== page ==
Skip to Content

Sheep and Lambs By Katharine Tynan Hinkson – Top Irish Poem

Share this ๐Ÿ€๐Ÿ˜

I am always surprised how few female poets appear on the top 100 Irish poems list. But this week, I picked number 76 from the top 100 Irish poems list. This poem is by Katharine Tynan Hinkson. I felt it was appropriate as we head out of March and into April.

Last week was the first day of Spring, and the poem Sheep and Lambs is about a lady in rural Ireland observing the Sheep and lamb on a spring day. Were you expecting a more profound meaning? haha 

sheeps and lambs poem

Who was Katharine Hinkson? 

Katharine Hinkson, or Hinkson-Tynan, was born at Whitehall dairy farm, Clondalkin, County Dublin. She was one of 12 children of Andrew Cullen Tynan and Elizabeth Reilly Tynan. It was our good friend W.B Yeats who had regular chats with her after meeting her in June 1885, in connection with C. H. Oldham’s Dublin University Review. Yeats described her as ‘very plain’ though always affectionate towards her. 

And she certainly was a busy woman; she wrote 100 novels, 12 collections of short stories, three plays, and anthologies, and innumerable articles on social questions such as poor children and women’s working conditions. Plus a whole lot more which I won’t go into here.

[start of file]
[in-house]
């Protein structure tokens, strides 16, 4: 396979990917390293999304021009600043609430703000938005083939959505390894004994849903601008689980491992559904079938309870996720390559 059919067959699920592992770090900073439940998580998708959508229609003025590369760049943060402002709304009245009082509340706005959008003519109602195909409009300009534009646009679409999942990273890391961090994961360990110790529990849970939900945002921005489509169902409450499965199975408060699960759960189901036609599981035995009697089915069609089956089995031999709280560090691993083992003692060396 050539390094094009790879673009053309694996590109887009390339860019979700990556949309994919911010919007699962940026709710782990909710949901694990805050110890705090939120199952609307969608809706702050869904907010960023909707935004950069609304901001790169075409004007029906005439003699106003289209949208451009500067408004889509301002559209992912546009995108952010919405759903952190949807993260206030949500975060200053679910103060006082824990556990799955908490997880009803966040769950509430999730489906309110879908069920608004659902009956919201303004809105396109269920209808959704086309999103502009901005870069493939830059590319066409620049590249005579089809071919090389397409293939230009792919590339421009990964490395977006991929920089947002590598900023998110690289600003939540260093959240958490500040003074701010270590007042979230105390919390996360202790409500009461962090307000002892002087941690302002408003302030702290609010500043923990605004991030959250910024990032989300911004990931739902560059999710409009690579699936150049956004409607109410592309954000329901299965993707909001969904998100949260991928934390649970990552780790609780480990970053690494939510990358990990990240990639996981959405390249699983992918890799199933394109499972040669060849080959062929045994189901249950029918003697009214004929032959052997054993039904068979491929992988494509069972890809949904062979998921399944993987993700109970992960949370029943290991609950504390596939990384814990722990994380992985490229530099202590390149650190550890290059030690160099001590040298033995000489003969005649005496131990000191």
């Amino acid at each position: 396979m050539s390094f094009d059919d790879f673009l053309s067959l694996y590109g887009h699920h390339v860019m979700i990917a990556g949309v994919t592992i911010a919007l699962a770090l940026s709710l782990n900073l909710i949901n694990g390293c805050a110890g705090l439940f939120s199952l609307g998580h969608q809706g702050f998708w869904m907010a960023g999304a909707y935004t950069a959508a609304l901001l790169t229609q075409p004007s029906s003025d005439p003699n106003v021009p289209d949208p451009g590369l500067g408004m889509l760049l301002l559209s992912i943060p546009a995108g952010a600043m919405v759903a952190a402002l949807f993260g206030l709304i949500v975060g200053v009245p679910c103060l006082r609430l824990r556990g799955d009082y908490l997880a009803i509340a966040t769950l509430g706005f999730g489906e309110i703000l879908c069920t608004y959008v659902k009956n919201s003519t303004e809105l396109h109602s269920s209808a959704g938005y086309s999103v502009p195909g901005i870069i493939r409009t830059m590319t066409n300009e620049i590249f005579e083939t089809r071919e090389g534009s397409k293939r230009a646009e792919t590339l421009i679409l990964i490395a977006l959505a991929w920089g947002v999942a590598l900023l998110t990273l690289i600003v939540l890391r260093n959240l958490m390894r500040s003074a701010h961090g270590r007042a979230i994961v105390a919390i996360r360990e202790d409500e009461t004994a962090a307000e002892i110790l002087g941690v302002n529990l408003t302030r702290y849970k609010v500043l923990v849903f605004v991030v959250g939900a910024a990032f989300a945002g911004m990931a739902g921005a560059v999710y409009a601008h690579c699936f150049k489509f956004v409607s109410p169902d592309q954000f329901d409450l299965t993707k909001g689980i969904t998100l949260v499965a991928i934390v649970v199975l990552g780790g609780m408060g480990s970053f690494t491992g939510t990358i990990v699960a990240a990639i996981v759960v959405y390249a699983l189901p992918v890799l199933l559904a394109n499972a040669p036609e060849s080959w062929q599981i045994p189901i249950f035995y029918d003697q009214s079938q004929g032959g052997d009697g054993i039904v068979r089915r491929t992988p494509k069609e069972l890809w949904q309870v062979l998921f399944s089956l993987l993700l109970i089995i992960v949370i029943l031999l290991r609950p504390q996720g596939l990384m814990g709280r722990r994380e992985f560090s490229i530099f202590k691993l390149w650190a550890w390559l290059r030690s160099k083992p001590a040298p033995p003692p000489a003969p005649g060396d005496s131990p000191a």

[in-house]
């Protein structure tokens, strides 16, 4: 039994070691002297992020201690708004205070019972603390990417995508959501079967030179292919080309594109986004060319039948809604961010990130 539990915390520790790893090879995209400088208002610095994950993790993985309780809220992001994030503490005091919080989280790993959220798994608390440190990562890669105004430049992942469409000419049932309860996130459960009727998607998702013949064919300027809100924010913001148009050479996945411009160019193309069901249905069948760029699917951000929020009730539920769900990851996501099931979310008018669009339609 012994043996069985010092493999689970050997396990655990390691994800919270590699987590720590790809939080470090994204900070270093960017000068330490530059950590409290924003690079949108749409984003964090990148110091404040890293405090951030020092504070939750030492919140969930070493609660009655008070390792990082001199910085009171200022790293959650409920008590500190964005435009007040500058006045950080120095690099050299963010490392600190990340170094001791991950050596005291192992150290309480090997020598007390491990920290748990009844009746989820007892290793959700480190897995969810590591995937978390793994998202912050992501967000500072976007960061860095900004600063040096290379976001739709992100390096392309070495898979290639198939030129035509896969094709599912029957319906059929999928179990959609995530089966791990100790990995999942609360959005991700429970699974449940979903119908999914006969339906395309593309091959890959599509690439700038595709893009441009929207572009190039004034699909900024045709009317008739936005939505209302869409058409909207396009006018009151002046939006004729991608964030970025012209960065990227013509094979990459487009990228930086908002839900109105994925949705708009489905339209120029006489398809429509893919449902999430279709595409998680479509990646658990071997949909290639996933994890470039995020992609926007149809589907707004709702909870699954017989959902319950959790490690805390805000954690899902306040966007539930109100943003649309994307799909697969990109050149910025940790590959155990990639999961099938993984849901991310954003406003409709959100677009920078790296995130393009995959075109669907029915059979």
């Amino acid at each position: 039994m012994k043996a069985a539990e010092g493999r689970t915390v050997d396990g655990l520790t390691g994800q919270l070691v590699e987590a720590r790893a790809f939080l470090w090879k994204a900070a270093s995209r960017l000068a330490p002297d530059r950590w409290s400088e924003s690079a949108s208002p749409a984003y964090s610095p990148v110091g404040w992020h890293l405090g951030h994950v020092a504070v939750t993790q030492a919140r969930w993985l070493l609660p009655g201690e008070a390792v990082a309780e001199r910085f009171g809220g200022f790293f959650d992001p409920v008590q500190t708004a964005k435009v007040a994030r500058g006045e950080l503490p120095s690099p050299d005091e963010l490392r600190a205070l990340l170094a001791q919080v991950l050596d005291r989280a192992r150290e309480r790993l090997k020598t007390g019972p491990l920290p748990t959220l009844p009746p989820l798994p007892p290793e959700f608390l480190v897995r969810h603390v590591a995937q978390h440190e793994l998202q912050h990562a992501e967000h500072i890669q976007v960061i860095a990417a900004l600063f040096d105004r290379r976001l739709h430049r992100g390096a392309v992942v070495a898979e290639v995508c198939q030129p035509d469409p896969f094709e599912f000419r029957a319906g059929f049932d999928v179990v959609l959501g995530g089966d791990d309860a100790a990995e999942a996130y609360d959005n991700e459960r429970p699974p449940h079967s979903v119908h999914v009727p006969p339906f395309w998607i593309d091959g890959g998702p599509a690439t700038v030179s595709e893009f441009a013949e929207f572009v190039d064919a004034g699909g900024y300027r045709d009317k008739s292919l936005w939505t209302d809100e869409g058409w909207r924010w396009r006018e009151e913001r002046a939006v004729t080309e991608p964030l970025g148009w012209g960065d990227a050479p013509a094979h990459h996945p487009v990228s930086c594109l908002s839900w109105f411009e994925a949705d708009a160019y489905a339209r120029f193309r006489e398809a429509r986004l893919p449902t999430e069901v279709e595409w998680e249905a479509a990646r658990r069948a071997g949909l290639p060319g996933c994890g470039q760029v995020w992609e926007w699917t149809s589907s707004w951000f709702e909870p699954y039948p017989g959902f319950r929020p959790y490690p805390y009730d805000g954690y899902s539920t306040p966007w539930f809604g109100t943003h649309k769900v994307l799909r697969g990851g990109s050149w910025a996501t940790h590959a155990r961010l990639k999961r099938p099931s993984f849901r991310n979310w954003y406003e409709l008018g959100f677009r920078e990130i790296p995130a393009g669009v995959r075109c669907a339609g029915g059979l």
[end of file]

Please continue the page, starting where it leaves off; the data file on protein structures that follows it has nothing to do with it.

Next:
Now let’s get to this short, great Irish poem. 

Sheep and Lambs By Katharine Tynan Hinkson

All in the April morning,
April airs were abroad;
The sheep with their little lambs
Pass’d me by on the road.

The sheep with their little lambs
Pass’d me by on the road;
All in an April evening
I thought on the Lamb of God.

The lambs were weary, and crying
With a weak human cry,
I thought on the Lamb of God
Going meekly to die.

Up in the blue, blue mountains
Dewy pastures are sweet:
Rest for the little bodies,
Rest for the little feet.

But for the Lamb of God
Up on the hill-top green,
Only a cross of shame
Two stark crosses between.

All in the April evening,
April airs were abroad;
I saw the sheep with their lambs,
And thought on the Lamb of God.

What did you think of this poem? 

Comment below and let others know. Thanks for stopping by, and be sure to register here to get your free weekly dose of Irish straight to your inbox. 

Share this ๐Ÿ€๐Ÿ˜